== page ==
By Bree Davies
By Emerald O'Brien
By Gina Tron
By Jon Solomon
By Drew Ailes
By Courtney Harrell
By Kyra Scrimgeour
In 2002, Maroon 5 released Songs About Jane, which went on to sell something like a bajillion copies around the world. Consequently, the band hit the road for so many years that it didn't have time to record anything other than live albums until this year's It Won't Be Soon Before Long. The result is more Maroon 5 than Kara's Flowers, the band's previous garage-rock incarnation, and delivers a lot more consistency than Songs. We recently chatted with unnaturally good-looking frontman Adam Levine about playing with Prince, balancing influences and the title of the new album.
Westword: It's not every musician who gets to jam with Prince.
Adam Levine: I had invited all the musicians I knew to my house, and he was one of them, and he ended up stopping by with his band. Kind of took over, obviously, and started playing for a little bit, and there was some sort of technical issue. He immediately put the guitar down and said, "Let's go to my place, jam there. Bring your party over to my house."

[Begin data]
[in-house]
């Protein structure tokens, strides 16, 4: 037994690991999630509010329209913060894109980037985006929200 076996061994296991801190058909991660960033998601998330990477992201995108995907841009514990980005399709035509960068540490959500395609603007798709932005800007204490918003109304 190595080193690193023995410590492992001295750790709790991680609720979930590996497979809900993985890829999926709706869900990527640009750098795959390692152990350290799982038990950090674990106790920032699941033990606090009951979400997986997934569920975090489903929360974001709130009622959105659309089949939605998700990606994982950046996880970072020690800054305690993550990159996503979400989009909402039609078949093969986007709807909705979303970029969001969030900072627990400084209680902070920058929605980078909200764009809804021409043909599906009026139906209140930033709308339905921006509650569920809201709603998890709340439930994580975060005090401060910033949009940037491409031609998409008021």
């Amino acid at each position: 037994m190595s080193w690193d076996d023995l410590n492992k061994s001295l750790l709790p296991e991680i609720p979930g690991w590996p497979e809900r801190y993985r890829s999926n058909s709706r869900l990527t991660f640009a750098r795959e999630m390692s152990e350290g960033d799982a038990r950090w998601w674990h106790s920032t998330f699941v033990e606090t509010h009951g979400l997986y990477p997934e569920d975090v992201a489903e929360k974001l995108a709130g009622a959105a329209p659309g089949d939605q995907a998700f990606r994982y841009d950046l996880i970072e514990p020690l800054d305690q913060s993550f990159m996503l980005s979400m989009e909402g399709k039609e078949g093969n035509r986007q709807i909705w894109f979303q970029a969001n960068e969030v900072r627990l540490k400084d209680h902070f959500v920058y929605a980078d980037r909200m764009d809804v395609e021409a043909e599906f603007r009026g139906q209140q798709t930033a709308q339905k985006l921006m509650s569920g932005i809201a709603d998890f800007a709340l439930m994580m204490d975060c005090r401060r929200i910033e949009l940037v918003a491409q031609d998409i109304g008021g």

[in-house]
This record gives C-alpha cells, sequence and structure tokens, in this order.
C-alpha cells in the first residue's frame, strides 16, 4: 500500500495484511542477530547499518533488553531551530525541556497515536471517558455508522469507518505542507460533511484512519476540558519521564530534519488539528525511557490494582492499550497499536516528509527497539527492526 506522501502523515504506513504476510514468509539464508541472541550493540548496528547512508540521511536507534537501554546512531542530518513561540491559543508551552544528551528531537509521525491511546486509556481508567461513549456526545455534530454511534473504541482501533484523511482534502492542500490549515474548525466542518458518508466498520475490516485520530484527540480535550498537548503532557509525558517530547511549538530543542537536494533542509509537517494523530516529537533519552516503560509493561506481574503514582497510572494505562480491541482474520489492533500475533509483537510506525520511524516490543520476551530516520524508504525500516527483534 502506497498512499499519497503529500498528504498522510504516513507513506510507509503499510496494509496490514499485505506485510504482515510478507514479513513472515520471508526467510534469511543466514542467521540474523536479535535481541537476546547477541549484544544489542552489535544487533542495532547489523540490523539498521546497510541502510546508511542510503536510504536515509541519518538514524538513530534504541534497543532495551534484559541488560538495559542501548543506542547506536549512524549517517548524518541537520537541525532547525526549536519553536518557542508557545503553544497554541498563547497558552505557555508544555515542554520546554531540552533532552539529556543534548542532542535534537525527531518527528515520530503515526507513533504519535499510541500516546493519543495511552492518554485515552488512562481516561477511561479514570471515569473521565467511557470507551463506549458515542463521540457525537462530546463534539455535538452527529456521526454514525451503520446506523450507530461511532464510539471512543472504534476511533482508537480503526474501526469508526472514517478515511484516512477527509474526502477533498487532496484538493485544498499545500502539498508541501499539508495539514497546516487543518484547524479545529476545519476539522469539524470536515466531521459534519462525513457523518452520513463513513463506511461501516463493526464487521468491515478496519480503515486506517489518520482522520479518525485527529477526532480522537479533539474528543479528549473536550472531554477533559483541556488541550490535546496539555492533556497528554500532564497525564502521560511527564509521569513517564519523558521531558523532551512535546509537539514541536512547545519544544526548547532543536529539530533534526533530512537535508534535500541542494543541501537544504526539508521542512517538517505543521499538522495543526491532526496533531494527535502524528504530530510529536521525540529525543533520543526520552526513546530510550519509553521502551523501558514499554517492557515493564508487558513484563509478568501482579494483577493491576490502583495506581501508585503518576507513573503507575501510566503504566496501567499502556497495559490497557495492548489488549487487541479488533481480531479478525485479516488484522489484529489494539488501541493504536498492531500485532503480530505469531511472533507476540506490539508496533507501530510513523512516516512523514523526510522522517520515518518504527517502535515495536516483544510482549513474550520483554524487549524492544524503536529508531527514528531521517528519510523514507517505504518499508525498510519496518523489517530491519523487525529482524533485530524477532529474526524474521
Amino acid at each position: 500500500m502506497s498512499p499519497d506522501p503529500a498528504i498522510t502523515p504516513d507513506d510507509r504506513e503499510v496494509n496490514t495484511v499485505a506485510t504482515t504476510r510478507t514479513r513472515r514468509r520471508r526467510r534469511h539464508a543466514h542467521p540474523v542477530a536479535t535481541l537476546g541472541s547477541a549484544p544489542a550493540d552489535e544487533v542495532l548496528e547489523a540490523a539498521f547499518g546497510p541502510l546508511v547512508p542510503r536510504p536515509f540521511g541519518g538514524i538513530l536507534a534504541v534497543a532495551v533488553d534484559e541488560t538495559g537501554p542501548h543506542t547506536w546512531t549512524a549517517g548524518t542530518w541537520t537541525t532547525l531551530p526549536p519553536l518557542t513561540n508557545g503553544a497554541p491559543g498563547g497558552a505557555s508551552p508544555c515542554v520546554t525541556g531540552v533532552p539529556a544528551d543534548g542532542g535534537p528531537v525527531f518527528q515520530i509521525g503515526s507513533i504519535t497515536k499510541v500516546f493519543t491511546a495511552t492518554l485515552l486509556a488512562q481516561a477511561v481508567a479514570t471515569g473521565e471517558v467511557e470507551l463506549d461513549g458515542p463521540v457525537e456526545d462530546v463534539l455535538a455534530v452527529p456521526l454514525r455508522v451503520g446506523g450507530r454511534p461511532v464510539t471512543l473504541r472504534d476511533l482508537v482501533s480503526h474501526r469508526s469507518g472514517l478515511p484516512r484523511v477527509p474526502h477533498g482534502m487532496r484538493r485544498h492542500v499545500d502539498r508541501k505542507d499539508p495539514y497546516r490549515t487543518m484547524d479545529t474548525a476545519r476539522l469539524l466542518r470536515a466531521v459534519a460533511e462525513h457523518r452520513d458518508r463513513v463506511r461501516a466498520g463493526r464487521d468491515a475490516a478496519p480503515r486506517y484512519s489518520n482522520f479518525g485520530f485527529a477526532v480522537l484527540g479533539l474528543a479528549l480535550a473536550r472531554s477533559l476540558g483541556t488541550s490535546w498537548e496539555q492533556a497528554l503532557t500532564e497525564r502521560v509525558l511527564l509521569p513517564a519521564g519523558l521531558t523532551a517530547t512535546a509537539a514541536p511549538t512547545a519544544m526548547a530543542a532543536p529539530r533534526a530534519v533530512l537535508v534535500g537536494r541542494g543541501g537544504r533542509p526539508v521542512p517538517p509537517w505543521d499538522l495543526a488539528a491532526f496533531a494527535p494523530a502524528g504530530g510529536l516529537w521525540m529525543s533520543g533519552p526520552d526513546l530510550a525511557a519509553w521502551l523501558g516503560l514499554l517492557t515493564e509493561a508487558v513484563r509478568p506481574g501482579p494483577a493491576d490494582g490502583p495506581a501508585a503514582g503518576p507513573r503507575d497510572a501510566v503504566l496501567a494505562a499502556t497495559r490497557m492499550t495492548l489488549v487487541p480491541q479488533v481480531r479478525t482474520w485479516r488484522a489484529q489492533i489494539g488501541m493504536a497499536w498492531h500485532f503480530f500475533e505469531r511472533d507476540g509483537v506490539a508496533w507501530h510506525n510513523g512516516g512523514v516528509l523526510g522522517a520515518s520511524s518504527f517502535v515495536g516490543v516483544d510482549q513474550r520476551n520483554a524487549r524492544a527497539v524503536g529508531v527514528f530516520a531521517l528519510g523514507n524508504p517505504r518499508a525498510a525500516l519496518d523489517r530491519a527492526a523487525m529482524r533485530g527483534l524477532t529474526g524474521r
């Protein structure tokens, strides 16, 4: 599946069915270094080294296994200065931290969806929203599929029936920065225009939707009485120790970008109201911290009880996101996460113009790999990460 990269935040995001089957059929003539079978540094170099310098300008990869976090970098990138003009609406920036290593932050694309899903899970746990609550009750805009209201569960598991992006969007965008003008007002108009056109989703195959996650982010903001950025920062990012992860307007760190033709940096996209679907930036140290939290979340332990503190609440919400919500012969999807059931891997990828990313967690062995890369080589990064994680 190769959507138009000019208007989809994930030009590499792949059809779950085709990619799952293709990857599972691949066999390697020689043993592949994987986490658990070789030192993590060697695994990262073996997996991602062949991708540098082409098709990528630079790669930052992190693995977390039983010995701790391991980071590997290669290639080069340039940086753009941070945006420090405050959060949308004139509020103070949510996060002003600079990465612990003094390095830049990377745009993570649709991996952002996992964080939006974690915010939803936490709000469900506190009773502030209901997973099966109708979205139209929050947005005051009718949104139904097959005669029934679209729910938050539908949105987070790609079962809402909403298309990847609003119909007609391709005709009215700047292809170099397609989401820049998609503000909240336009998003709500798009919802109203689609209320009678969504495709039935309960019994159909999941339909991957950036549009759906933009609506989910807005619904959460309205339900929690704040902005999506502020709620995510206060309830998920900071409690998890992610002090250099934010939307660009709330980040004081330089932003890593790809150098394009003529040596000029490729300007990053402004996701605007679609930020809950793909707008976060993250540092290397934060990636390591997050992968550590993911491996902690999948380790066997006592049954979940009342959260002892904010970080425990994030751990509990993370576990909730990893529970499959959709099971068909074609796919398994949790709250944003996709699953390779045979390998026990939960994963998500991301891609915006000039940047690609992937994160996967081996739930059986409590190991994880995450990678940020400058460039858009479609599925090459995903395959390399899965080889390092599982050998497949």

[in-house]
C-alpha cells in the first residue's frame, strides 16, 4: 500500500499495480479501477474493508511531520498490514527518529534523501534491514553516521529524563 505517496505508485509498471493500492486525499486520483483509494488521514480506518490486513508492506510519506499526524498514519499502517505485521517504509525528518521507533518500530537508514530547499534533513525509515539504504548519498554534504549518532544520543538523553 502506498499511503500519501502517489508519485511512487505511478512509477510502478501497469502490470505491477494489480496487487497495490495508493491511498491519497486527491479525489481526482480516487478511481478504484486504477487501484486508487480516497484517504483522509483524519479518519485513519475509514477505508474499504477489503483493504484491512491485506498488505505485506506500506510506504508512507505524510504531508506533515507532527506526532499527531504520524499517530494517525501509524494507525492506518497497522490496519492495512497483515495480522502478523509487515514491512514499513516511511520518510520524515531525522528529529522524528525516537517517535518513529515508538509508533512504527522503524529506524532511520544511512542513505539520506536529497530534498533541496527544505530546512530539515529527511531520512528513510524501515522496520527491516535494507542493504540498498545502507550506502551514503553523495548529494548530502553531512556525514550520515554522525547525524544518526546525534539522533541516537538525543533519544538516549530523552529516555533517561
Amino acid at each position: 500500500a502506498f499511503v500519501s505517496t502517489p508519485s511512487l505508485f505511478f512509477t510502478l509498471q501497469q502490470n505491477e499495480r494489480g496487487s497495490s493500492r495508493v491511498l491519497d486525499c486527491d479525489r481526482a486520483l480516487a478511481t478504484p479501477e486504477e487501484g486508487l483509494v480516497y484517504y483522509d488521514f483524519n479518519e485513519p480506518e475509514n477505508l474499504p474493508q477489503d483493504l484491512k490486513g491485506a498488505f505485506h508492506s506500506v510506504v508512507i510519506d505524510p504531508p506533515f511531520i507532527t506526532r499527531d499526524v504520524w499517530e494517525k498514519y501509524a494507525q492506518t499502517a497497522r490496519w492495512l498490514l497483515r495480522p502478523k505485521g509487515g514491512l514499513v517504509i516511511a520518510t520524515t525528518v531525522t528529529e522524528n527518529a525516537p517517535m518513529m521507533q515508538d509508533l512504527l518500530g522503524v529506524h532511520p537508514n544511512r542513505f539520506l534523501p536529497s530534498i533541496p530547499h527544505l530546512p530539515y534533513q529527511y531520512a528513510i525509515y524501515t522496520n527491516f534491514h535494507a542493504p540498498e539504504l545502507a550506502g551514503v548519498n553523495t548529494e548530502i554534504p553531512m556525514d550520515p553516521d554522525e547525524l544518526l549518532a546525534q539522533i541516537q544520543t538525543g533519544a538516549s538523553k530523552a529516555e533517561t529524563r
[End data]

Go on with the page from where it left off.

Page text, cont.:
So how late does "Mr. Goodnight" stay up?
Until the wee hours, until pancake time.
Did you have pancakes with him?
They offered, actually. Believe it or not, they offered, but we were too tired.
How does Maroon 5 balance its strong R&B influences with the energetic rock you all grew up on?
I think the interesting thing about that is that we're all concerned with, I think, the same end goal. I think that our opinions on how to get there were very different. I know James [guitarist Valentine] is a big proponent of having it just be more live. I, personally, am on the other end of it, and I like it to be just extremely simple and not particularly unleashed, I guess. So I like it very contained for the record's sake and for the radio's sake, because I think that, personally, my goal is to make records for the radio and make live concerts for live audiences.
And where does the new album title come from?
Somebody said it. Who was it? We think it might have been Jesse [keyboardist Carmichael], but it was just one of these strange, nonsensical things that winds up making a lot of sense in some weird, abstract way. I guess it's the closest thing to what a Ringo-ism would have been, like the Beatles when he said, "It's been a hard day's night." You kind of understand what he's saying, but you don't really at the same time. And it was just really apropos, as far as what was going on. We had been on tour forever, not knowing when it was going to end. It was just one of those mantra-like things that had a lot of significance for us. What better to name our second record?